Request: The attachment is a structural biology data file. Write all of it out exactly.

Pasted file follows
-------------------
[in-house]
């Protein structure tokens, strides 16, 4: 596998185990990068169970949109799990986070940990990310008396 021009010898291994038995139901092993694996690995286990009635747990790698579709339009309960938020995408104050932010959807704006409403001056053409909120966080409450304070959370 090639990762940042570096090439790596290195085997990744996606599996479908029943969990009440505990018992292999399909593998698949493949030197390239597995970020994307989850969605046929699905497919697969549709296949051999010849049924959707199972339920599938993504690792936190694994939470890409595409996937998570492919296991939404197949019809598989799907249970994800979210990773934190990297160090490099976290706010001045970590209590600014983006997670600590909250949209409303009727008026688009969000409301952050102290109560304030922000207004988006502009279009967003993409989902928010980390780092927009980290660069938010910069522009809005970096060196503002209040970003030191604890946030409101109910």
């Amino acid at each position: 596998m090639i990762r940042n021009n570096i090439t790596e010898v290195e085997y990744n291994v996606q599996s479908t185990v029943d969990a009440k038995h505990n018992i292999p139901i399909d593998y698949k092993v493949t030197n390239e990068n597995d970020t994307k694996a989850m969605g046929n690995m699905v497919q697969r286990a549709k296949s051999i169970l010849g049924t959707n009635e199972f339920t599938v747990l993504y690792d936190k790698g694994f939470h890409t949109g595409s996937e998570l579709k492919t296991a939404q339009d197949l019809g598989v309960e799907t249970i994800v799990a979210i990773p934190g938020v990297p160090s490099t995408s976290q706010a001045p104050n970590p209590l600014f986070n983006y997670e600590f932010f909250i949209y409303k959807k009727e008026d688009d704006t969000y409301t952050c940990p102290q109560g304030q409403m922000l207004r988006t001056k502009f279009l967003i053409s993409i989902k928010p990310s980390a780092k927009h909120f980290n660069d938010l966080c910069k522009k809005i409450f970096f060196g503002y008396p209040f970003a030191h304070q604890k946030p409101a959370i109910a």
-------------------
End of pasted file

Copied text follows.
[in-house]
């Protein structure tokens, strides 16, 4: 596998185990990068169970949109799990986070940990990310008396 021009010898291994038995139901092993694996690995286990009635747990790698579709339009309960938020995408104050932010959807704006409403001056053409909120966080409450304070959370 090639990762940042570096090439790596290195085997990744996606599996479908029943969990009440505990018992292999399909593998698949493949030197390239597995970020994307989850969605046929699905497919697969549709296949051999010849049924959707199972339920599938993504690792936190694994939470890409595409996937998570492919296991939404197949019809598989799907249970994800979210990773934190990297160090490099976290706010001045970590209590600014983006997670600590909250949209409303009727008026688009969000409301952050102290109560304030922000207004988006502009279009967003993409989902928010980390780092927009980290660069938010910069522009809005970096060196503002209040970003030191604890946030409101109910």
């Amino acid at each position: 596998m090639i990762r940042n021009n570096i090439t790596e010898v290195e085997y990744n291994v996606q599996s479908t185990v029943d969990a009440k038995h505990n018992i292999p139901i399909d593998y698949k092993v493949t030197n390239e990068n597995d970020t994307k694996a989850m969605g046929n690995m699905v497919q697969r286990a549709k296949s051999i169970l010849g049924t959707n009635e199972f339920t599938v747990l993504y690792d936190k790698g694994f939470h890409t949109g595409s996937e998570l579709k492919t296991a939404q339009d197949l019809g598989v309960e799907t249970i994800v799990a979210i990773p934190g938020v990297p160090s490099t995408s976290q706010a001045p104050n970590p209590l600014f986070n983006y997670e600590f932010f909250i949209y409303k959807k009727e008026d688009d704006t969000y409301t952050c940990p102290q109560g304030q409403m922000l207004r988006t001056k502009f279009l967003i053409s993409i989902k928010p990310s980390a780092k927009h909120f980290n660069d938010l966080c910069k522009k809005i409450f970096f060196g503002y008396p209040f970003a030191h304070q604890k946030p409101a959370i109910a």